There have been several instances recently where I’ve been involved in figuring out what went wrong and found regular thinset built up over a 5/8”. In one instance it was the cause of failure. As it shrunk, which all thinsets do, it pulled the membrane it was bonded to right up off the floor - creating a hollow sound in various areas of the installation. In the other instance, it was used as large dots to level out the tile over the previously notched floor.

Is this a perfect job on a swimming pool deck? Instead of sealing the membrane and joint properly (where the tile and waterproofing meet the drain), the area was grouted. The result? The water ran through the cracked joint and passed into the structure below.

In addition to shrinkage, excessive build-up of regular thinset greatly reduces the bonding ability of the product. In my opinion, manufacturers have been less than forthcoming in this area. I may have missed something someplace but as it has been pointed out to me, nowhere on the bag does it say DO NOT EXCEED 1/4” thickness. Yet all will tell you, readily, when a problem occurs with standard thinsets, they should not be used over either a 1/4” or 3/8” thickness. While there is no current classification for the product, a definition for Medium Bed mortars (those that can be installed up to 3/4” thickness) is currently under development. If you insist on leveling up the tile as you go, or if the back has a waffle pattern that looks like moon craters and you’re going to flat-trowel the backs to get coverage, use them. Bottom line, when taking care of out-of-level conditions, make sure the product you’re using is designed and warranted for that application. Don’t be your own engineer, adding sand to thinset making it courser or more water to make it a self-leveling compound. You may get away with it once in awhile but it will catch up to you sooner or later. Just ask the guy that has been doing it for 30 years and never had a problem, until now. I swear I get that call at least once a week.

Once we get through the leveling and setting, now comes time to grout. A food manufacturing facility just screams for epoxy grout. Use of any tile floor where food and beverage processing or preparation occurs will always benefit from and should use epoxy grout. Even residential areas can benefit from it though they are much less susceptible to the bacterial growth that occurs in a commercial application due to less exposure.

Cement grout is porous. Even the perfectly prepared and installed cement grout joint has porosity in the plus or minus 10% range. That means that it has the ability to hold 10% of something within the pore structure of the grout. If that is foodstuff, once decomposition starts and it turns acidic, the grout’s demise has begun. Anyone who has installed tile in fast food or commercial kitchens can tell you with rare exception, cement grout doesn’t last long.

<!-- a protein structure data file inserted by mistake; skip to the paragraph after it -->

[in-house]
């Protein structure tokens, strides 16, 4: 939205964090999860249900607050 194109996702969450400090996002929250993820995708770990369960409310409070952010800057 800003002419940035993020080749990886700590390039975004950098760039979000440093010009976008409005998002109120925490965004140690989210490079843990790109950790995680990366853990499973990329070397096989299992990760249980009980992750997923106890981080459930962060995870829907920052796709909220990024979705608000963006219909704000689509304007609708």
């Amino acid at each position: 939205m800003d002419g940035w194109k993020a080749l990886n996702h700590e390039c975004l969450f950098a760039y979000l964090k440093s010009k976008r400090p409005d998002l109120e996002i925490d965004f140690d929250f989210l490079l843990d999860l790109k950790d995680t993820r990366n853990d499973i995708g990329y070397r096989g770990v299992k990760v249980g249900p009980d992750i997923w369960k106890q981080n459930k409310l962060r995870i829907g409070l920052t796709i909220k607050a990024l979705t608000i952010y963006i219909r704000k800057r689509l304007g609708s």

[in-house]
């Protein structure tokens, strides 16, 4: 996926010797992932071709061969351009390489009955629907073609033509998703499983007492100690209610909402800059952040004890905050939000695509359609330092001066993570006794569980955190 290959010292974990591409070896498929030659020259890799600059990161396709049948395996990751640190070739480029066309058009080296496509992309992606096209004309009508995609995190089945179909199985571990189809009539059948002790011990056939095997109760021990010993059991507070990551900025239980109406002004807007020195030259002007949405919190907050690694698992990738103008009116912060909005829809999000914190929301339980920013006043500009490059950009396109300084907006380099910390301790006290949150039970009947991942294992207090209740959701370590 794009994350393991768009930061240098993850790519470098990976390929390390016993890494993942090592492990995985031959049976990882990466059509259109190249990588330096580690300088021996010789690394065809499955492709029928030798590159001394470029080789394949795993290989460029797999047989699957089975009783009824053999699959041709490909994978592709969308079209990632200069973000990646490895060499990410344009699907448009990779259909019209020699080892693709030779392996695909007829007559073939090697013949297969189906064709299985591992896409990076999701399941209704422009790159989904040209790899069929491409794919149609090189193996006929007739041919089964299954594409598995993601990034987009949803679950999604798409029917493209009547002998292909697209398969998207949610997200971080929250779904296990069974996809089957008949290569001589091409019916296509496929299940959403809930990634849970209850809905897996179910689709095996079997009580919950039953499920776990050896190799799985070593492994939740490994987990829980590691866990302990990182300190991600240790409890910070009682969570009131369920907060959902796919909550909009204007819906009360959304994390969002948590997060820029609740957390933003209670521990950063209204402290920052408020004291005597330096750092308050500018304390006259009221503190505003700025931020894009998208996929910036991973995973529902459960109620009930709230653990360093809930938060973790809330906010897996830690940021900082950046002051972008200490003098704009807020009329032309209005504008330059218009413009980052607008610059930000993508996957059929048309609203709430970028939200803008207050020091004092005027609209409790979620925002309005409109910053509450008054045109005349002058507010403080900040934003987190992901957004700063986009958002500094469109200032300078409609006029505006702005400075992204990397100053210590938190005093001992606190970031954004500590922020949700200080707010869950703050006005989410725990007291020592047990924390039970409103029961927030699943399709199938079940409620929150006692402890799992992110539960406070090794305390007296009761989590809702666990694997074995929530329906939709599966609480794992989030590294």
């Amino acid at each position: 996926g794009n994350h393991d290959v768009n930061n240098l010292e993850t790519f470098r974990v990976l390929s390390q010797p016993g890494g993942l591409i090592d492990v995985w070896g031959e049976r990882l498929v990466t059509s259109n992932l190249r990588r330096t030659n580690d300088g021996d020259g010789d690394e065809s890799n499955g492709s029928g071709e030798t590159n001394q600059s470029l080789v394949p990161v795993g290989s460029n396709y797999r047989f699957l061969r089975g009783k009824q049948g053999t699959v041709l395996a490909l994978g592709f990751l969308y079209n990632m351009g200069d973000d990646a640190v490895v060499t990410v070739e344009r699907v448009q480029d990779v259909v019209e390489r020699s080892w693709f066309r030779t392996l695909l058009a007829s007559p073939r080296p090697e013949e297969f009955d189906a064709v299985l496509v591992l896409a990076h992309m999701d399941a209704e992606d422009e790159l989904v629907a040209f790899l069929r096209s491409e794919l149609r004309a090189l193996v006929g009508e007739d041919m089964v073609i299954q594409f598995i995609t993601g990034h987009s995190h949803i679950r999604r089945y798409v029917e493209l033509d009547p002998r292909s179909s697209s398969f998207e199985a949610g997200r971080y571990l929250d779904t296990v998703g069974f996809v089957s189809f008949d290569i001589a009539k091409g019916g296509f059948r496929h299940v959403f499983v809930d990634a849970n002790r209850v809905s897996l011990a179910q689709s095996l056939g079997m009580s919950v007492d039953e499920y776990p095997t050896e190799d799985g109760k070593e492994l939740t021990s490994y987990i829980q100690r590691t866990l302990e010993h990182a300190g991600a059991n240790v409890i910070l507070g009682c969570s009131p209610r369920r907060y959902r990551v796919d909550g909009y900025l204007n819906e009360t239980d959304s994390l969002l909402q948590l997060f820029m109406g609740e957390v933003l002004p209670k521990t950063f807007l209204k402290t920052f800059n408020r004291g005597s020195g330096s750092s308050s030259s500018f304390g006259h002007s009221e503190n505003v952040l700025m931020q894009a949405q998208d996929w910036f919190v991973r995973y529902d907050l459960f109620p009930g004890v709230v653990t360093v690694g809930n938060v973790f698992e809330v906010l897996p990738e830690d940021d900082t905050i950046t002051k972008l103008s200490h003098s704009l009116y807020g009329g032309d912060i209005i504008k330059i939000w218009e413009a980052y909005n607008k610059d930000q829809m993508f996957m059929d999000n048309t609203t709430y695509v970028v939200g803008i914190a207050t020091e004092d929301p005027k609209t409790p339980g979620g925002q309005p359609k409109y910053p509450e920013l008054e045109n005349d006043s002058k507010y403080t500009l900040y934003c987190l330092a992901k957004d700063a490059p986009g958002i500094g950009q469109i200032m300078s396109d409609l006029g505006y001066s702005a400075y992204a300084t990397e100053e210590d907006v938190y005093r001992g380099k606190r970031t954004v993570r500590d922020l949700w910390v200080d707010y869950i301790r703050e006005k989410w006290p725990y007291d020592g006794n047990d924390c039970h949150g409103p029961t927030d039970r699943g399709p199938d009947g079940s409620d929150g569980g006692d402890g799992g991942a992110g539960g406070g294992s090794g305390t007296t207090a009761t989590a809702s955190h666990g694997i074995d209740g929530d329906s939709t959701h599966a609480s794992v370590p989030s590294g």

Before we move off the epoxy subject there has been a new development that is noteworthy. Recently, there been an increased popularity of “no rinse” cleaners in commercial environments. Without going into a big chemistry lesson, some have a very negative effect on epoxy grouts. Manufacturers have come up with new formulations that are resistant to the chemical reaction that occurs with use of no rinse cleaners. Along the same line, the one complaint we have consistently run into with epoxies is that they soil. The reality is that an epoxy joint, being impervious, does not allow the passage of water or contaminates through the joint - they must be removed, not rearranged. That requires a higher level of maintenance than someone who is accustomed to cement grout has experienced. Creating an awareness of these issues can save headaches down the road. There are many different types of epoxies available. Some are better at specific tasks than others, but none of them are cheap. Chose wisely.

Neither epoxy grout and certainly not cement grout constitutes waterproofing. Just a few weeks ago, I reviewed an engineering report where the determination had been made that a floor failure occurred because the water passed through a grout joint of inadequate depth due to thinset buildup. While it sounds plausible, his client was a little hesitant of the findings and investigated further. This is a widely held perception by many, that somehow grout constitutes waterproofing. While cement grout will reduce the amount of water penetration and epoxy grout will hold back even more, it is unlikely any installation would be fully waterproofed by grout alone. That requires a separate waterproofing system that’s to be used during the installation.

Remember, if you’re going to stop the water, it does need to go someplace as well. That’s all the space we have for this issue. As always, your comments and ideas for future articles are welcome.